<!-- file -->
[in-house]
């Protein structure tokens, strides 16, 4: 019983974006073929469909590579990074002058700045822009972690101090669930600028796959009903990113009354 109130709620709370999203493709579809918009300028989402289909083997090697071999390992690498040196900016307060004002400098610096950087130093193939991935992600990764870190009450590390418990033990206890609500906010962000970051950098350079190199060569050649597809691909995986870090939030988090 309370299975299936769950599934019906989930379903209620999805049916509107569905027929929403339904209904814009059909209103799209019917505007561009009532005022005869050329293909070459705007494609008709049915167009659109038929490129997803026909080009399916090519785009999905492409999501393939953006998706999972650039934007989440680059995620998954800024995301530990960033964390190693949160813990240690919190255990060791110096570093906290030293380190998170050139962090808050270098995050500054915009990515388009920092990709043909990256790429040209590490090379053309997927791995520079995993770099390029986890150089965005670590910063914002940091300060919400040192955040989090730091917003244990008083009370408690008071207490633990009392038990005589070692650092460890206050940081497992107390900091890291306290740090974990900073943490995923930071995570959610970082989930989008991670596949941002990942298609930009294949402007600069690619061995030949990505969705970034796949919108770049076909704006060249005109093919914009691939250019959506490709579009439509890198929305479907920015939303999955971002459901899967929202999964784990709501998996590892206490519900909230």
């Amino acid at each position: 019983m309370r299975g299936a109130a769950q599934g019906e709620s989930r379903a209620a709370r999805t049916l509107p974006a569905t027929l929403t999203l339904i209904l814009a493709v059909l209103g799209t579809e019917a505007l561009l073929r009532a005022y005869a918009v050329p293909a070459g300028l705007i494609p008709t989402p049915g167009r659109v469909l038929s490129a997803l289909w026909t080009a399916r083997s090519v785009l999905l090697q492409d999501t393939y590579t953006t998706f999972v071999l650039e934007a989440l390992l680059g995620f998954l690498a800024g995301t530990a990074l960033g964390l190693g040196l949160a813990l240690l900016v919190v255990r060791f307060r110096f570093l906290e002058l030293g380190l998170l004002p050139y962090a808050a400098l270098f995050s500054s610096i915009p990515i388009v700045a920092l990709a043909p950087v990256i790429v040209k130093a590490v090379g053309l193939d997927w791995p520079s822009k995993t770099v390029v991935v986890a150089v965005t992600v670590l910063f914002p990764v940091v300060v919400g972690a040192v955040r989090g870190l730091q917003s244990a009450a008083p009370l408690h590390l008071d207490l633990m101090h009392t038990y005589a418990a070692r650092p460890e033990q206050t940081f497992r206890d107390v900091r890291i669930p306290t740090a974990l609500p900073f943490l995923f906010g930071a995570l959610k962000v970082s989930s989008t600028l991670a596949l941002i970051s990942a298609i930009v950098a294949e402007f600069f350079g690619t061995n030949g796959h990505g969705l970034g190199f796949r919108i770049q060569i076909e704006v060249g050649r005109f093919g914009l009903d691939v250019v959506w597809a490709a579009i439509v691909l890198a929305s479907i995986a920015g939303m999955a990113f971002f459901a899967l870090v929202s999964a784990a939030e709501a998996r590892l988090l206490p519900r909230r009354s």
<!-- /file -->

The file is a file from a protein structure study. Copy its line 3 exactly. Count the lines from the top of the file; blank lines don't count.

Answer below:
């Amino acid at each position: 019983m309370r299975g299936a109130a769950q599934g019906e709620s989930r379903a209620a709370r999805t049916l509107p974006a569905t027929l929403t999203l339904i209904l814009a493709v059909l209103g799209t579809e019917a505007l561009l073929r009532a005022y005869a918009v050329p293909a070459g300028l705007i494609p008709t989402p049915g167009r659109v469909l038929s490129a997803l289909w026909t080009a399916r083997s090519v785009l999905l090697q492409d999501t393939y590579t953006t998706f999972v071999l650039e934007a989440l390992l680059g995620f998954l690498a800024g995301t530990a990074l960033g964390l190693g040196l949160a813990l240690l900016v919190v255990r060791f307060r110096f570093l906290e002058l030293g380190l998170l004002p050139y962090a808050a400098l270098f995050s500054s610096i915009p990515i388009v700045a920092l990709a043909p950087v990256i790429v040209k130093a590490v090379g053309l193939d997927w791995p520079s822009k995993t770099v390029v991935v986890a150089v965005t992600v670590l910063f914002p990764v940091v300060v919400g972690a040192v955040r989090g870190l730091q917003s244990a009450a008083p009370l408690h590390l008071d207490l633990m101090h009392t038990y005589a418990a070692r650092p460890e033990q206050t940081f497992r206890d107390v900091r890291i669930p306290t740090a974990l609500p900073f943490l995923f906010g930071a995570l959610k962000v970082s989930s989008t600028l991670a596949l941002i970051s990942a298609i930009v950098a294949e402007f600069f350079g690619t061995n030949g796959h990505g969705l970034g190199f796949r919108i770049q060569i076909e704006v060249g050649r005109f093919g914009l009903d691939v250019v959506w597809a490709a579009i439509v691909l890198a929305s479907i995986a920015g939303m999955a990113f971002f459901a899967l870090v929202s999964a784990a939030e709501a998996r590892l988090l206490p519900r909230r009354s």